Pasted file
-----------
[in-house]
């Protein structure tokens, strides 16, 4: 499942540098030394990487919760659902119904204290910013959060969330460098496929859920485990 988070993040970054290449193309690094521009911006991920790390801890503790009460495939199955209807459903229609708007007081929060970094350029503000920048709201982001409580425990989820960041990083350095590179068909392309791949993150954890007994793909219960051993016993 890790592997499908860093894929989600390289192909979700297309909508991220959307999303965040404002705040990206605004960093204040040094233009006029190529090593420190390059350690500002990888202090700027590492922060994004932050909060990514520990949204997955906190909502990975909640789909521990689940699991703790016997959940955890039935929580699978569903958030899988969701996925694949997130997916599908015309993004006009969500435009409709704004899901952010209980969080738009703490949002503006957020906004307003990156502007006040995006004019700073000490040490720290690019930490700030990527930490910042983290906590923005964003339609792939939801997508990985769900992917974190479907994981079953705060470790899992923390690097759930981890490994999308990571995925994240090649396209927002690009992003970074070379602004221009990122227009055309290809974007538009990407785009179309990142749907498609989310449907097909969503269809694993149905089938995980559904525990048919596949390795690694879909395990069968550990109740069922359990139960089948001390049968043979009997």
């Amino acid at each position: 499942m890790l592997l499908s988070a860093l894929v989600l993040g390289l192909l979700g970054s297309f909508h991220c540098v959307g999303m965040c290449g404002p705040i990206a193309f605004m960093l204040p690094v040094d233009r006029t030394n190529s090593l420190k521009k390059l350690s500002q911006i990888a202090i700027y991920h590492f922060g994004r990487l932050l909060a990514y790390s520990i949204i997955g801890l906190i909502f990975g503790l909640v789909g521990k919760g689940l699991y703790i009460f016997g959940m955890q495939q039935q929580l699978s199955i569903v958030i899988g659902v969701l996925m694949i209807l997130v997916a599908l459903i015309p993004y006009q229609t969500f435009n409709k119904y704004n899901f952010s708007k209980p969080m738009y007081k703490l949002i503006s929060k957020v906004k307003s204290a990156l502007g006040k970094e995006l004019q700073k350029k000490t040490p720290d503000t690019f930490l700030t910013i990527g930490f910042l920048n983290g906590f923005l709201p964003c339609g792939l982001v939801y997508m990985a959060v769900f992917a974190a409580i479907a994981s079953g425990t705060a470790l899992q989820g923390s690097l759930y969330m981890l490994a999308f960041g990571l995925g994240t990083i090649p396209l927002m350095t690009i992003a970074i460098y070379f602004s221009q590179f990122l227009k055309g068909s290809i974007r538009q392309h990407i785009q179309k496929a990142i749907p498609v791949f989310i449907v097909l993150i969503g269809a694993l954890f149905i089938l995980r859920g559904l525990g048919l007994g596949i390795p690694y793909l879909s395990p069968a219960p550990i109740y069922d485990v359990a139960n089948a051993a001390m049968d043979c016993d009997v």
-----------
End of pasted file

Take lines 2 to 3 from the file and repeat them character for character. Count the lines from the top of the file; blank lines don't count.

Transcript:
């Protein structure tokens, strides 16, 4: 499942540098030394990487919760659902119904204290910013959060969330460098496929859920485990 988070993040970054290449193309690094521009911006991920790390801890503790009460495939199955209807459903229609708007007081929060970094350029503000920048709201982001409580425990989820960041990083350095590179068909392309791949993150954890007994793909219960051993016993 890790592997499908860093894929989600390289192909979700297309909508991220959307999303965040404002705040990206605004960093204040040094233009006029190529090593420190390059350690500002990888202090700027590492922060994004932050909060990514520990949204997955906190909502990975909640789909521990689940699991703790016997959940955890039935929580699978569903958030899988969701996925694949997130997916599908015309993004006009969500435009409709704004899901952010209980969080738009703490949002503006957020906004307003990156502007006040995006004019700073000490040490720290690019930490700030990527930490910042983290906590923005964003339609792939939801997508990985769900992917974190479907994981079953705060470790899992923390690097759930981890490994999308990571995925994240090649396209927002690009992003970074070379602004221009990122227009055309290809974007538009990407785009179309990142749907498609989310449907097909969503269809694993149905089938995980559904525990048919596949390795690694879909395990069968550990109740069922359990139960089948001390049968043979009997």
């Amino acid at each position: 499942m890790l592997l499908s988070a860093l894929v989600l993040g390289l192909l979700g970054s297309f909508h991220c540098v959307g999303m965040c290449g404002p705040i990206a193309f605004m960093l204040p690094v040094d233009r006029t030394n190529s090593l420190k521009k390059l350690s500002q911006i990888a202090i700027y991920h590492f922060g994004r990487l932050l909060a990514y790390s520990i949204i997955g801890l906190i909502f990975g503790l909640v789909g521990k919760g689940l699991y703790i009460f016997g959940m955890q495939q039935q929580l699978s199955i569903v958030i899988g659902v969701l996925m694949i209807l997130v997916a599908l459903i015309p993004y006009q229609t969500f435009n409709k119904y704004n899901f952010s708007k209980p969080m738009y007081k703490l949002i503006s929060k957020v906004k307003s204290a990156l502007g006040k970094e995006l004019q700073k350029k000490t040490p720290d503000t690019f930490l700030t910013i990527g930490f910042l920048n983290g906590f923005l709201p964003c339609g792939l982001v939801y997508m990985a959060v769900f992917a974190a409580i479907a994981s079953g425990t705060a470790l899992q989820g923390s690097l759930y969330m981890l490994a999308f960041g990571l995925g994240t990083i090649p396209l927002m350095t690009i992003a970074i460098y070379f602004s221009q590179f990122l227009k055309g068909s290809i974007r538009q392309h990407i785009q179309k496929a990142i749907p498609v791949f989310i449907v097909l993150i969503g269809a694993l954890f149905i089938l995980r859920g559904l525990g048919l007994g596949i390795p690694y793909l879909s395990p069968a219960p550990i109740y069922d485990v359990a139960n089948a051993a001390m049968d043979c016993d009997v």